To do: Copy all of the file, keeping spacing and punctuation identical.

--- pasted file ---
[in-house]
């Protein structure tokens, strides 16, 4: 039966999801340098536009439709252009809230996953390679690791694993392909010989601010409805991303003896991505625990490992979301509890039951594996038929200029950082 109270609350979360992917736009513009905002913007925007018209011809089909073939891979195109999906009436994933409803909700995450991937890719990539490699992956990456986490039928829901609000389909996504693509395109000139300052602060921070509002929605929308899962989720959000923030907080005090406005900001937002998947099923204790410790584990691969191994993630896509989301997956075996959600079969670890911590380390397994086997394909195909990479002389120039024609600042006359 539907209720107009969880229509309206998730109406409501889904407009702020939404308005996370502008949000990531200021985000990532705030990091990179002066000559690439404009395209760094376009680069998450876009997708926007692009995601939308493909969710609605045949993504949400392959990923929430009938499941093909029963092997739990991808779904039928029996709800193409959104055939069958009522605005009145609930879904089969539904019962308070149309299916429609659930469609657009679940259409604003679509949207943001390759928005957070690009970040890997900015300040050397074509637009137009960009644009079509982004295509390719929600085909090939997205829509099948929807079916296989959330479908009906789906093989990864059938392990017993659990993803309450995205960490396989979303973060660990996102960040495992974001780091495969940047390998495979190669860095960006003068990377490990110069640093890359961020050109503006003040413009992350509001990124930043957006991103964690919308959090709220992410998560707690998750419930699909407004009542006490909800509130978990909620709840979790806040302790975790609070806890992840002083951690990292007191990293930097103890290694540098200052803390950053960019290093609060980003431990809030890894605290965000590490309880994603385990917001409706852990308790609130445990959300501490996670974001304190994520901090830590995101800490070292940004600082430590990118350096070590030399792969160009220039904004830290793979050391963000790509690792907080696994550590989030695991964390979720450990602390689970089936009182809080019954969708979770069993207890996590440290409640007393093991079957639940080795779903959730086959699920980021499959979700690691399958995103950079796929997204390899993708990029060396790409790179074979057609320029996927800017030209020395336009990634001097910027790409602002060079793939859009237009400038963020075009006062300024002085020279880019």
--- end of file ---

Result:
[in-house]
């Protein structure tokens, strides 16, 4: 039966999801340098536009439709252009809230996953390679690791694993392909010989601010409805991303003896991505625990490992979301509890039951594996038929200029950082 109270609350979360992917736009513009905002913007925007018209011809089909073939891979195109999906009436994933409803909700995450991937890719990539490699992956990456986490039928829901609000389909996504693509395109000139300052602060921070509002929605929308899962989720959000923030907080005090406005900001937002998947099923204790410790584990691969191994993630896509989301997956075996959600079969670890911590380390397994086997394909195909990479002389120039024609600042006359 539907209720107009969880229509309206998730109406409501889904407009702020939404308005996370502008949000990531200021985000990532705030990091990179002066000559690439404009395209760094376009680069998450876009997708926007692009995601939308493909969710609605045949993504949400392959990923929430009938499941093909029963092997739990991808779904039928029996709800193409959104055939069958009522605005009145609930879904089969539904019962308070149309299916429609659930469609657009679940259409604003679509949207943001390759928005957070690009970040890997900015300040050397074509637009137009960009644009079509982004295509390719929600085909090939997205829509099948929807079916296989959330479908009906789906093989990864059938392990017993659990993803309450995205960490396989979303973060660990996102960040495992974001780091495969940047390998495979190669860095960006003068990377490990110069640093890359961020050109503006003040413009992350509001990124930043957006991103964690919308959090709220992410998560707690998750419930699909407004009542006490909800509130978990909620709840979790806040302790975790609070806890992840002083951690990292007191990293930097103890290694540098200052803390950053960019290093609060980003431990809030890894605290965000590490309880994603385990917001409706852990308790609130445990959300501490996670974001304190994520901090830590995101800490070292940004600082430590990118350096070590030399792969160009220039904004830290793979050391963000790509690792907080696994550590989030695991964390979720450990602390689970089936009182809080019954969708979770069993207890996590440290409640007393093991079957639940080795779903959730086959699920980021499959979700690691399958995103950079796929997204390899993708990029060396790409790179074979057609320029996927800017030209020395336009990634001097910027790409602002060079793939859009237009400038963020075009006062300024002085020279880019």